This is the mail archive of the
mailing list for the GDB project.
Re: Harvard proposal
- To: per at bothner dot com
- Subject: Re: Harvard proposal
- From: Nick Duffek <nsd at redhat dot com>
- Date: Sat, 10 Feb 2001 20:17:51 -0500
- CC: gdb at sources dot redhat dot com
- References: <email@example.com>
On 10-Feb-2001, Per Bothner wrote:
>The word "REAL" is poorly chosen. Is a "REAL" address an integer?
In my patch, it's an abstract data type containing a hardware address and
supporting the following operations:
(1) convert to a human-readable string
(2) write to a register or memory location
However, thinking more about the cut-and-paste issue raised in another
thread, it might be nice for GDB to output as well as input some addresses
using one of the proposed disambiguating syntaxes. That means (1) would
require an address plus address space information, whereas (2) requires
just the adddress.
>Thus "user-visible" and "hardware" are two different things.
I agree. It should be easy to split USER from REAL.
>> OBJ symbol and entry-point addresses in object files
>What is this? File position from start of file?
It depends on the linker. For Harvard architectures, GNU ld usually does
the same address translation that GDB does, but that's not necessarily
true of all linkers.
>(Why should anyone except the object file reader care?)
Indeed, the only parts of GDB that use the ADDR_*_OBJ* macros are the
parts that extract information from object files. But those parts aren't
all in one file, so it's useful to have a generic set of ADDR_*_OBJ*
>> REMOTE addresses specified to remote target for memory I/O
>How is this different from REAL?
remote.c doesn't know about multiple address spaces. Therefore, when it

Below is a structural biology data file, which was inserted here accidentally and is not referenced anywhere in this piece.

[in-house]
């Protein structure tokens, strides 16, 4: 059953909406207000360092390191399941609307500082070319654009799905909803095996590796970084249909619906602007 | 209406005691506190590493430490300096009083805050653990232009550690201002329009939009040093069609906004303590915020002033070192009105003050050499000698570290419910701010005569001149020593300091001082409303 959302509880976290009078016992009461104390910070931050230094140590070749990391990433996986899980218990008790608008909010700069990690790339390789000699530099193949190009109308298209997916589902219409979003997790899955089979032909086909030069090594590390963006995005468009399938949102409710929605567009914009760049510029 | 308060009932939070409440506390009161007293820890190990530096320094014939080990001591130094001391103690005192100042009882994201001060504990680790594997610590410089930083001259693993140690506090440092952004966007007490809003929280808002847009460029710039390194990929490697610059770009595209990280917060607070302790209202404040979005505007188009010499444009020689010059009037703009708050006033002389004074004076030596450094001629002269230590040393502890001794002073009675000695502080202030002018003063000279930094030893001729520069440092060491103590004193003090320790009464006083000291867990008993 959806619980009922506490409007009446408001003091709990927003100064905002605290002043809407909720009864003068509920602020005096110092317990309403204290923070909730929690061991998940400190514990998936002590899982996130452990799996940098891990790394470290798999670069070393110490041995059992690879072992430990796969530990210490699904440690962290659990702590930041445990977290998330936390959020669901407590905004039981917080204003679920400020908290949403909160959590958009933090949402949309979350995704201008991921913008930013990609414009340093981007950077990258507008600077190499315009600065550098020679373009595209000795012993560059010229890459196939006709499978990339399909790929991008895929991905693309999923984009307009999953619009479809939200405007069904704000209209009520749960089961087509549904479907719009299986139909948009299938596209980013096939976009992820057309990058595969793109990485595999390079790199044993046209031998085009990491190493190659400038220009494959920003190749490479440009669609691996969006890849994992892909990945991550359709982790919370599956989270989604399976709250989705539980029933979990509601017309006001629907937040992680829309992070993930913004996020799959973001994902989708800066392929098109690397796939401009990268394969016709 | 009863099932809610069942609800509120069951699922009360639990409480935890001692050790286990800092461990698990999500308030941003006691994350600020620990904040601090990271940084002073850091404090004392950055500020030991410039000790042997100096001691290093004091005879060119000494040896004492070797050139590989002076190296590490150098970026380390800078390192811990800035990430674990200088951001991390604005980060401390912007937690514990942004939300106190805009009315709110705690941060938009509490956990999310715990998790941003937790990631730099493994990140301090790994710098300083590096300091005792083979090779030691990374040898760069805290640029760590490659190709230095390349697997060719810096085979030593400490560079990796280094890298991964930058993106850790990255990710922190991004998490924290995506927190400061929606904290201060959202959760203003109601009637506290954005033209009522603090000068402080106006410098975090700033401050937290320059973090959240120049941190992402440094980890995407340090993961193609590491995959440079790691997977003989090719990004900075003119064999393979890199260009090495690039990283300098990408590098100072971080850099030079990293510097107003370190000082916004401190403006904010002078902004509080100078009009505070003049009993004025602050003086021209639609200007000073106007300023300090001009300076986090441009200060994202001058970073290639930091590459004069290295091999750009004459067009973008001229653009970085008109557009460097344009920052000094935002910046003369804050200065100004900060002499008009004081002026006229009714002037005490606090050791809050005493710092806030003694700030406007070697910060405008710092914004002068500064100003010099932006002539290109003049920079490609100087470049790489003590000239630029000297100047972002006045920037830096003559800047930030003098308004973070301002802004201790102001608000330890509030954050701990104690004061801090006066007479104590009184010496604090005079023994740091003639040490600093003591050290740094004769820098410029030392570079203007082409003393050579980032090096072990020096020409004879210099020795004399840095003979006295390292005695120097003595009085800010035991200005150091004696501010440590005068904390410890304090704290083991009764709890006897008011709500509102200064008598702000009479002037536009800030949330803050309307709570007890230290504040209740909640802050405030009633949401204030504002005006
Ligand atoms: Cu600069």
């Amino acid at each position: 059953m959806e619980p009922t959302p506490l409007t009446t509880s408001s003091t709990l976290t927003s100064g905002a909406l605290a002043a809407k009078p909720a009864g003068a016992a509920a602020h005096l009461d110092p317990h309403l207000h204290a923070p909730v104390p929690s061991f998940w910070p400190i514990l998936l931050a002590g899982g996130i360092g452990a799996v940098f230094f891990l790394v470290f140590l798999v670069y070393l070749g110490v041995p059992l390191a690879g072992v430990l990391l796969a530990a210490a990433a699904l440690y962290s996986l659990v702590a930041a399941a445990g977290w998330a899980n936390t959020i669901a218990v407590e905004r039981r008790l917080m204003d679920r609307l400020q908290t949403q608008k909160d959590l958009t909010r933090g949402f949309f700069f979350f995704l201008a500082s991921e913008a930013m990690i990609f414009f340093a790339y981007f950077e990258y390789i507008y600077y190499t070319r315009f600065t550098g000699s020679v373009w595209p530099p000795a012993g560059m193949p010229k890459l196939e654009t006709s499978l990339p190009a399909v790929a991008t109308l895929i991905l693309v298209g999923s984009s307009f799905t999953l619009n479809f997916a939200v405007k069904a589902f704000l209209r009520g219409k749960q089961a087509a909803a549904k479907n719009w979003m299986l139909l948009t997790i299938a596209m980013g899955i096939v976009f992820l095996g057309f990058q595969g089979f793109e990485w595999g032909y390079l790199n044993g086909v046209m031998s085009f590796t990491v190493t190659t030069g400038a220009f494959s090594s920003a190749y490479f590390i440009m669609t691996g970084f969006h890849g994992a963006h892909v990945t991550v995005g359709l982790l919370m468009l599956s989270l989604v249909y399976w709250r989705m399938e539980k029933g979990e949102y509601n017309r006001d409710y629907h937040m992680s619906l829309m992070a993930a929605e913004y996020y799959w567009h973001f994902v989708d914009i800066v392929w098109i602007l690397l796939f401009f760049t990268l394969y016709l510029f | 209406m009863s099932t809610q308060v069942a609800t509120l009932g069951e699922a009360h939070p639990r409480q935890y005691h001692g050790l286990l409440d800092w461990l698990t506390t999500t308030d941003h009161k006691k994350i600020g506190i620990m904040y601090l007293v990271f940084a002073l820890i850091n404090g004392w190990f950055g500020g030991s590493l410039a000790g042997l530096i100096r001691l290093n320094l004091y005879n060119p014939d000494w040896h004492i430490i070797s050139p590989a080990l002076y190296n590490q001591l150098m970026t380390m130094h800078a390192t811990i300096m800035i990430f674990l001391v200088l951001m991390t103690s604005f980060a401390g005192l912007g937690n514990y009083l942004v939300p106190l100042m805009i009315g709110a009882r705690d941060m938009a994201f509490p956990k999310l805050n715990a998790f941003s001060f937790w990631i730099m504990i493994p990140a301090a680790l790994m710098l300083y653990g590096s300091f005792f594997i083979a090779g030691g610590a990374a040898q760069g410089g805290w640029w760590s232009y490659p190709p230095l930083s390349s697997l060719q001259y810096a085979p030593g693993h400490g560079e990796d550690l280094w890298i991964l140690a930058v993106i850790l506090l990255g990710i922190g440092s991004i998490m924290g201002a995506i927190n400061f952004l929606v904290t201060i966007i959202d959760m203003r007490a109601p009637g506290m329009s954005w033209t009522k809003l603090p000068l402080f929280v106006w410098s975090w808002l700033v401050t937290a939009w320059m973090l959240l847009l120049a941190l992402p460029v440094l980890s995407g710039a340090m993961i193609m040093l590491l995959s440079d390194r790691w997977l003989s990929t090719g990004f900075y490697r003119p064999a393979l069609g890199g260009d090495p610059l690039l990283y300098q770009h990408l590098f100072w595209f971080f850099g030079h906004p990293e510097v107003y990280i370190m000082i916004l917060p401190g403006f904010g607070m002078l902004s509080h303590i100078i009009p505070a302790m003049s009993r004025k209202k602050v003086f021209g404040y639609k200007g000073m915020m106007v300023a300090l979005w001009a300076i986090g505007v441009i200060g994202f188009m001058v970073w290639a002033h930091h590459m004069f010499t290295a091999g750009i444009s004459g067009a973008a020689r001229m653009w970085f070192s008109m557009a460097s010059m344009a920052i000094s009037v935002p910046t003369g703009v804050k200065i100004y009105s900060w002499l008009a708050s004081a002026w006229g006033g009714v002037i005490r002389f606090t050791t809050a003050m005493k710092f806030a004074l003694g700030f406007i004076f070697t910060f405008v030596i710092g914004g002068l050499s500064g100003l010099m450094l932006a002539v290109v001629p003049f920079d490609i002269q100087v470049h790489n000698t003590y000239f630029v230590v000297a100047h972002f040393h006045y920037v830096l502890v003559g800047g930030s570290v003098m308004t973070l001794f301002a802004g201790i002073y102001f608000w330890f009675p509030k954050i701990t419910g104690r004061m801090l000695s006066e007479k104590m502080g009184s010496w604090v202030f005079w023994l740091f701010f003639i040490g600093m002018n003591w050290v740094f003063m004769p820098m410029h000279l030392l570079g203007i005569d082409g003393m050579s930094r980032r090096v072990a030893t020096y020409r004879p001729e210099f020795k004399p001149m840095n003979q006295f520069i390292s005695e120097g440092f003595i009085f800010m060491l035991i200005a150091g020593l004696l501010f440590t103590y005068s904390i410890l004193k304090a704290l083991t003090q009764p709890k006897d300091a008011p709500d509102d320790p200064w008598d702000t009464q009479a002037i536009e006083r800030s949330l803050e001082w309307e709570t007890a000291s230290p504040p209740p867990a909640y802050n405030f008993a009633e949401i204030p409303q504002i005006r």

sends an address to the board/simulator/whatever, address space
information must be encoded in the address.
By contrast, REAL does not contain address space information.
There may need to be different macros to deal with targets other than
remote.c, so maybe an addition to the target vector is needed instead of
>> ADDR_IN_GDB_INSN (CORE_ADDR addr)
>> Return internal gdb address ADDR converted to an internal gdb
>> instruction address if it isn't one already.
>I have no idea what this is supposed to be.
It converts a gdb-internal data CORE_ADDR to a gdb-internal instruction
This is needed because sometimes GDB can't make a good guess about whether
a CORE_ADDR should be an instruction or data until well after the
CORE_ADDR is created. For example, decode_line_1() calls
parse_and_eval_address_1(), which doesn't know anything about address
spaces and therefore picks the data space as a default. But
decode_line_1() knows that line numbers are in the instruction space, so
it uses ADDR_IN_GDB_INSN to convert the data address returned by
parse_and_eval_address_1() to an instruction address.
After adding a disambiguator such as "<space>:", ADDR_IN_GDB_INSN might be
>I think you're starting at the wrong end. The lesson of thirty years
>of programming methodology is: Start with the data types (or objects).
I think there's general agreement on the long-term goal of converting
CORE_ADDR to a struct. But that's a very difficult problem, and it'll
take some time to get right.
This patch is useful now, and I think it's a big step in the right
direction toward the struct core_addr goal.
>ADDR_IN_REAL_DATA and ADDR_IN_REAL_INSN take an integer argument and
>*return* a CORE_ADDR; they do not *take* CORE_ADDRs.
I agree. The problem is that CORE_ADDR has multiple personalities:
(1) An abstract data type that gdb uses internally to represent an
address. This is what ADDR_IN_* returns.
(2) An integer wide enough to hold a real hardware address. This is
what ADDR_IN_REAL_* expects as a CORE_ADDR parameter.
Long-term, we need to come up with typedefs to distinguish between the
>> ADDROFF_OUT_REAL (CORE_ADDR addr, CORE_ADDR offset)
>> Return internal gdb address OFFSET from ADDR converted to a real
>> address offset.
>An "offset" needs to be a different datatype from a CORE_ADDR.
>An offset is just a plain integer (and perhaps a "unit" e.g.
And an address space, so that it's bit-shifted appropriately when
converted to a user or real address. In other words, it's a relative
CORE_ADDR rather than an absolute one. I'm not sure it's necessary to add
a new typedef to distinguish between the two.